Farm Energy Funds*

Wilford VanWart’s family farm was over 57 percent cleared in 1871, meaning it was significantly more advanced than the average farm in Hampstead (38 percent cleared) and the rest of New Brunswick (31 percent cleared). The family also accessed the first section on Long Island in the St. John River which was used primarily for hay (Figure 1c). Lush marshland islands produced more hay per ha than did upland hay.[8] The farm had more land in pasture and hay than did the average farm in the Hampstead CSD. VanWart had 16.2 ha in pasture and 32.4 ha in hay, but for the average farm in Hampstead it was 10.7 ha and 8.9 ha respectively. This points to the VanWart farm being fodder intensive but, in spite of VanWart’s focus on feed for his animals, his farm had a feed and litter deficit, which was also the case for the greater Hampstead region. In order to meet the demand for feed and litter, VanWart and, indeed, many of his neighbours, must have imported hay from hay producing regions along the Bay of Fundy such as the Tantramar Marshes. At the time, these marshlands were farmed to meet the demands of a hay economy. Hay from the area was transported by ship and train to lumber camps, mines, farms, cities in Maritime Canada, and cities on the eastern seaboard of the United States.[9] Because the VanWart farm was situated on the St. John River, it may be that hay was delivered directly to the farm by ship. In his diary, kept almost 40 years later, 1907-1909, Wilford mentioned a wharf in Hampstead where riverboats stopped daily. He also mentioned purchasing feed by the bag from a Hampstead merchant and sending pork and other products to the village to sell.[10]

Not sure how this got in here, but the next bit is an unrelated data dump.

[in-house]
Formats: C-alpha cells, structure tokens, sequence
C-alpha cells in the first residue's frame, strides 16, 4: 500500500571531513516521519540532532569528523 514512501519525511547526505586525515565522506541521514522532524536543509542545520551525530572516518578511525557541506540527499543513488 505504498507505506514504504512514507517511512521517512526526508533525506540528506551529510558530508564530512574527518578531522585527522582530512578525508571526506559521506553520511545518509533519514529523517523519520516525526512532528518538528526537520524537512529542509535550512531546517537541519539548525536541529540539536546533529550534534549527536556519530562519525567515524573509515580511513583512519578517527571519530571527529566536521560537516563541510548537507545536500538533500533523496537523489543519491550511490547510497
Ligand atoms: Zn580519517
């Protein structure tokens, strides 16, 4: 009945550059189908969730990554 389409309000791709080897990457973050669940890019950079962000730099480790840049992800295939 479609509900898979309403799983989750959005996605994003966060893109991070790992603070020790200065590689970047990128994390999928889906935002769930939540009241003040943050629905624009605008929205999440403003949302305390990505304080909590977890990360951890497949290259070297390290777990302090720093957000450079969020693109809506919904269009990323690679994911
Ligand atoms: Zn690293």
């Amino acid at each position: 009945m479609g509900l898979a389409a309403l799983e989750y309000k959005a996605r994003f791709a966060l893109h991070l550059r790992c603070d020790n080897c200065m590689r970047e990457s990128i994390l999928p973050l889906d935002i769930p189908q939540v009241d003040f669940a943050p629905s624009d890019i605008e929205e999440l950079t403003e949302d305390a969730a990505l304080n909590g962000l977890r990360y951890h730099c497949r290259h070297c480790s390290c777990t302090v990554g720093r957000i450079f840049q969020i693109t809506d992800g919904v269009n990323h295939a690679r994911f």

Figure 2a. Area Visualization of Wilford VanWart’s farm in 1871, with more than half under cultivation or pasture. Additionally, the VanWart farm had more land in hay than in pasture.
Figure 2b. Area Visualization of all the farms in Hampstead CSD, Queens, New Brunswick. Approximately one-third of the farmland is under cultivation or in pasture, and there is more pasture than hay, which is a contrast to the VanWart farm.

The livestock intensity for VanWart’s farm was 26.2 livestock units per km2, and the grazing intensity was 1.34 ruminant units per ha of pasture. This was higher than the greater Hampstead region which was 10.0 livestock units per km2 and .73 ruminants units per ha of pasture. Therefore, VanWart’s livestock and grazing intensity was approximately twice that of the greater Hampstead region. Whereas, the VanWart farm had no residues from its fodder crops and pasture, the greater Hampstead region as a whole had 15,408,866 MJ of residues. The VanWart farm had 20 cords of firewood on hand, in 1871. In contrast, the average amount of firewood on a farm in Hampstead was 14 cords, in 1871.